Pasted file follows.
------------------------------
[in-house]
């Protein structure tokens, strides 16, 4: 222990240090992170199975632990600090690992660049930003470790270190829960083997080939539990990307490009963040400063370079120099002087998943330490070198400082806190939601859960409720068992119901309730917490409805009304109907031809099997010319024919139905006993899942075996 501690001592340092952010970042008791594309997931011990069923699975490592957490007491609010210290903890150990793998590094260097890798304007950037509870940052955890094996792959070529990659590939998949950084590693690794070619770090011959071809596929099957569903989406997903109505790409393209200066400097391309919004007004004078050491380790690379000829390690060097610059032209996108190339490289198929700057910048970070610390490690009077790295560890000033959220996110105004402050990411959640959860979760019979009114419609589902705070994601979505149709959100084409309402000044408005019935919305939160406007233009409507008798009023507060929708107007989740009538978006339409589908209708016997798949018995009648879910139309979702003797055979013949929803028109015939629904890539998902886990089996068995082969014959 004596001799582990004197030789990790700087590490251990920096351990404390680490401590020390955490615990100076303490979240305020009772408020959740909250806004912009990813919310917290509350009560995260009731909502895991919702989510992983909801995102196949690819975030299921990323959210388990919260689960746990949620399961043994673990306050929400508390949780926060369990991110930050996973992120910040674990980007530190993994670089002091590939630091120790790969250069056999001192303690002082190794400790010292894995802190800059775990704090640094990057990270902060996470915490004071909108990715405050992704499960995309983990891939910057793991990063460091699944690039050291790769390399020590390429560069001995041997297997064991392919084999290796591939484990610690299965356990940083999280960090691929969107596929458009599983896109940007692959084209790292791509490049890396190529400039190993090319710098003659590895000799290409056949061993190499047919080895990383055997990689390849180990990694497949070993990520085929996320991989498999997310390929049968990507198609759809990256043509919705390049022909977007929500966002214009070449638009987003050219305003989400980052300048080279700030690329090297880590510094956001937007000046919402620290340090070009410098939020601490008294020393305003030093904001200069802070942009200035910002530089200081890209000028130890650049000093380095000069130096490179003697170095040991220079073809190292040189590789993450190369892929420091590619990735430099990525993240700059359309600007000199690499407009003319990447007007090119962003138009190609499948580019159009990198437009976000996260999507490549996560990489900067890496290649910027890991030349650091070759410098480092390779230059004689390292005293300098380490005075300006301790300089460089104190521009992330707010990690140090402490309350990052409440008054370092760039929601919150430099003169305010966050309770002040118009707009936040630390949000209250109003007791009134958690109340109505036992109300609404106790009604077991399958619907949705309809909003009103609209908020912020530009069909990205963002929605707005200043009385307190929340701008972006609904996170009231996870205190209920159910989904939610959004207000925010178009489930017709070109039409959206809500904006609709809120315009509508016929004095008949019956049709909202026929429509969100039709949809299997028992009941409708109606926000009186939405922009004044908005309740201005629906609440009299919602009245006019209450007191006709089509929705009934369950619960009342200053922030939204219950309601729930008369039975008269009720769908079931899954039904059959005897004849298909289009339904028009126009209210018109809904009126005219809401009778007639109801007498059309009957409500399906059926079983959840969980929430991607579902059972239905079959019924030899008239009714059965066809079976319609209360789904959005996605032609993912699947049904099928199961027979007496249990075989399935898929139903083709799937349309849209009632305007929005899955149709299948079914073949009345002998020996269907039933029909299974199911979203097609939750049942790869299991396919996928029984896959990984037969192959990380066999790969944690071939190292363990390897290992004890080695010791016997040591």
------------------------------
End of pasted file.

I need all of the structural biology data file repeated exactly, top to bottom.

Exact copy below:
[in-house]
């Protein structure tokens, strides 16, 4: 222990240090992170199975632990600090690992660049930003470790270190829960083997080939539990990307490009963040400063370079120099002087998943330490070198400082806190939601859960409720068992119901309730917490409805009304109907031809099997010319024919139905006993899942075996 501690001592340092952010970042008791594309997931011990069923699975490592957490007491609010210290903890150990793998590094260097890798304007950037509870940052955890094996792959070529990659590939998949950084590693690794070619770090011959071809596929099957569903989406997903109505790409393209200066400097391309919004007004004078050491380790690379000829390690060097610059032209996108190339490289198929700057910048970070610390490690009077790295560890000033959220996110105004402050990411959640959860979760019979009114419609589902705070994601979505149709959100084409309402000044408005019935919305939160406007233009409507008798009023507060929708107007989740009538978006339409589908209708016997798949018995009648879910139309979702003797055979013949929803028109015939629904890539998902886990089996068995082969014959 004596001799582990004197030789990790700087590490251990920096351990404390680490401590020390955490615990100076303490979240305020009772408020959740909250806004912009990813919310917290509350009560995260009731909502895991919702989510992983909801995102196949690819975030299921990323959210388990919260689960746990949620399961043994673990306050929400508390949780926060369990991110930050996973992120910040674990980007530190993994670089002091590939630091120790790969250069056999001192303690002082190794400790010292894995802190800059775990704090640094990057990270902060996470915490004071909108990715405050992704499960995309983990891939910057793991990063460091699944690039050291790769390399020590390429560069001995041997297997064991392919084999290796591939484990610690299965356990940083999280960090691929969107596929458009599983896109940007692959084209790292791509490049890396190529400039190993090319710098003659590895000799290409056949061993190499047919080895990383055997990689390849180990990694497949070993990520085929996320991989498999997310390929049968990507198609759809990256043509919705390049022909977007929500966002214009070449638009987003050219305003989400980052300048080279700030690329090297880590510094956001937007000046919402620290340090070009410098939020601490008294020393305003030093904001200069802070942009200035910002530089200081890209000028130890650049000093380095000069130096490179003697170095040991220079073809190292040189590789993450190369892929420091590619990735430099990525993240700059359309600007000199690499407009003319990447007007090119962003138009190609499948580019159009990198437009976000996260999507490549996560990489900067890496290649910027890991030349650091070759410098480092390779230059004689390292005293300098380490005075300006301790300089460089104190521009992330707010990690140090402490309350990052409440008054370092760039929601919150430099003169305010966050309770002040118009707009936040630390949000209250109003007791009134958690109340109505036992109300609404106790009604077991399958619907949705309809909003009103609209908020912020530009069909990205963002929605707005200043009385307190929340701008972006609904996170009231996870205190209920159910989904939610959004207000925010178009489930017709070109039409959206809500904006609709809120315009509508016929004095008949019956049709909202026929429509969100039709949809299997028992009941409708109606926000009186939405922009004044908005309740201005629906609440009299919602009245006019209450007191006709089509929705009934369950619960009342200053922030939204219950309601729930008369039975008269009720769908079931899954039904059959005897004849298909289009339904028009126009209210018109809904009126005219809401009778007639109801007498059309009957409500399906059926079983959840969980929430991607579902059972239905079959019924030899008239009714059965066809079976319609209360789904959005996605032609993912699947049904099928199961027979007496249990075989399935898929139903083709799937349309849209009632305007929005899955149709299948079914073949009345002998020996269907039933029909299974199911979203097609939750049942790869299991396919996928029984896959990984037969192959990380066999790969944690071939190292363990390897290992004890080695010791016997040591």